For those reading this after seeing the highlights in the Syzygy 3 April Newsletter, welcome. For those finding us directly, welcome as well.
The interview below evolved from the Epsilon data breach. If you don't know about the breach (pretty sure you've received an e-mail talking about it) or need a refresher, read this article:
If you're into social media in any way, you should know Ragy Thomas. Founder and CEO of Sprinklr - an enterprise social media platform (aka social CRM) - Ragy has been aggressively leveraging his expertise to help some of the world's largest companies profit from the exploding social media environment. Sprinklr was Ragy's brainchild after his stint as president of Epsilon's Interactive Services Group, and it's this diverse experience that brings him to our first interview (that and we've known Ragy for years now - name dropping).
Ragy's been away from Epsilon a long time (in tech years), so he didn't want to speak to specifics of the Epsilon data breach, but does see a lesson for all outsource firms housing consumer data, and he thinks it highlights the primary differences between non-social and social marketing.
Syzygy 3: So, how'd you hear about the breach and what was your initial reaction?
Ragy: Heard it on the news like everyone. It's the unthinkable. It's what you never want to find out about your company.
Syzygy 3: What's this say about data security?
Ragy: It's a reminder how seriously everyone has to take security. To be secure you have to make security everyone's business. From the client, the business, the IT admin, the receptionist. It underscores the need to have good security practices across the organization as a whole. We're so used to public data streams now and that raises the risk of security issues like this.
Syzygy 3: Do you think it will negatively impact the outsourced marketing and social media firms?
Ragy: No. I don't think it will hurt social media vendors much. The primary difference between email and social media data is that - social media deals with public information, for the most part. E-mail is private information, at least as far as the consumer is concerned. Reading your email is a private experience and consumers choose who they would like to reveal their email addresses to. Social media is public information and consumers expect the data to be out on the internet when they post to Twitter or a company's fan page on Facebook. That said, when you're dealing with consumer data in any form, security has to be an important consideration.
Social media is moving so fast that we're learning while in motion. The best practices are still evolving. No better way to learn than to make mistakes. The next generation or generation after that will have standards that we're trying to build now.
Syzygy 3: Do you think there will be legal repercussions, either from people whose data was stolen or Epsilon's clients?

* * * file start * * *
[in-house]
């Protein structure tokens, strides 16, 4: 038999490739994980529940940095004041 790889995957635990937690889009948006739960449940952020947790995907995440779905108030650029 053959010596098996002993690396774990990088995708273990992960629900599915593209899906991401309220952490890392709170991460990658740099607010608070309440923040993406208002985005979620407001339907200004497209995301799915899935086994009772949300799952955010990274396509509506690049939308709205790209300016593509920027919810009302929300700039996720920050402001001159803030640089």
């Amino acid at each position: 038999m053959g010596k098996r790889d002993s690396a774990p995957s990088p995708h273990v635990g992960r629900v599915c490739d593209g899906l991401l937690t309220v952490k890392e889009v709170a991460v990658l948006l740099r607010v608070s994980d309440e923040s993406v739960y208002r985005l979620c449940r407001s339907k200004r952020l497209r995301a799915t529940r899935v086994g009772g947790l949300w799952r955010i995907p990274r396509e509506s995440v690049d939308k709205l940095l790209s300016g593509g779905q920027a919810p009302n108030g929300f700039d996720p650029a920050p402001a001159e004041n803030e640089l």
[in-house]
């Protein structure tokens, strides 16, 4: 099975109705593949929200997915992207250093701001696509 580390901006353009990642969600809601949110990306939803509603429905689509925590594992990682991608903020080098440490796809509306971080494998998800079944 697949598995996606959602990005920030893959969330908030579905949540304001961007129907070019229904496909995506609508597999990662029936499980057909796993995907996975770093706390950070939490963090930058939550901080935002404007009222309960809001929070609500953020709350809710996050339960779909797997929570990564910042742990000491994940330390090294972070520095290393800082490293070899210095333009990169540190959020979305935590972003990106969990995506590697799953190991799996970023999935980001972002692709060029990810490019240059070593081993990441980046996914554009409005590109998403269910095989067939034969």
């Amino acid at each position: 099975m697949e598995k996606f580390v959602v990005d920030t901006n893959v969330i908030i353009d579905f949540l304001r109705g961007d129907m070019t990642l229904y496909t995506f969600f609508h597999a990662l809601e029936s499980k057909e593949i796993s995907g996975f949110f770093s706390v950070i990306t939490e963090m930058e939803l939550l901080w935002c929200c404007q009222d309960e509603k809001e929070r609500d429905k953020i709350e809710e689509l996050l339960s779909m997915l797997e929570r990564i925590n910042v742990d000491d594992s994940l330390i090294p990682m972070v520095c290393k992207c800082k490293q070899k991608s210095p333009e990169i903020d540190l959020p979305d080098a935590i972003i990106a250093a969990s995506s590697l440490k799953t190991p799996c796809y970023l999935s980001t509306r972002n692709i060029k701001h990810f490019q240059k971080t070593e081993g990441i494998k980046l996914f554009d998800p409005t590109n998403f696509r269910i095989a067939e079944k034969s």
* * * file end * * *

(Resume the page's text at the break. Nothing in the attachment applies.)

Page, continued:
Ragy: I can't speak to Epsilon directly, but I will say the outcome of the Epsilon investigation will set a precendent for the industry. So all eyes are on this.
This is a follow up to yesterday's post regarding the Justice Department's opposition to the extension of privacy protections to cloud and mobile services. It's a well-worn government argument - requiring warrants to access the data would overwhelm the court system and make it more difficult to protect the country. And while I'm not disinclined to assisting the government in protection of the country, also not ready to disavow my legal right to keep my information private. I'm not planning any nefariousness, but the way data is intermingled now (see Epsilon), my legal, benign information could easily be co-mingled with some underworld evil doer. Should the government get my details without proving they need it?
As we said yesterday, Obama is now in the tricky position of having to govern while being reminded of promises he made campaigning. Here's an interesting take on the situation.
I'm all about protecting the country and catching the bad guys. I don't like people who do or want to do bad things. And if they're using electronic communications to do it, then I want law enforcement to know about it.
But there is a limit. I'm still uncomfortable with the warrantless wiretapping the feds can conduct (which, despite his criticism, President Obama hasn't ended; shows the difference between campaigning and governing). Now, they want access to electronic data without securing a warrant. I know we've said the Internet is the most dangerous place in the world right; still doesn't excuse the government from respecting some of the rights of all citizens. And while the Constitution does not expressly grant a right of privacy, the courts have established one. Shouldn't be lightly dismissed under the guise of national security.
What say you?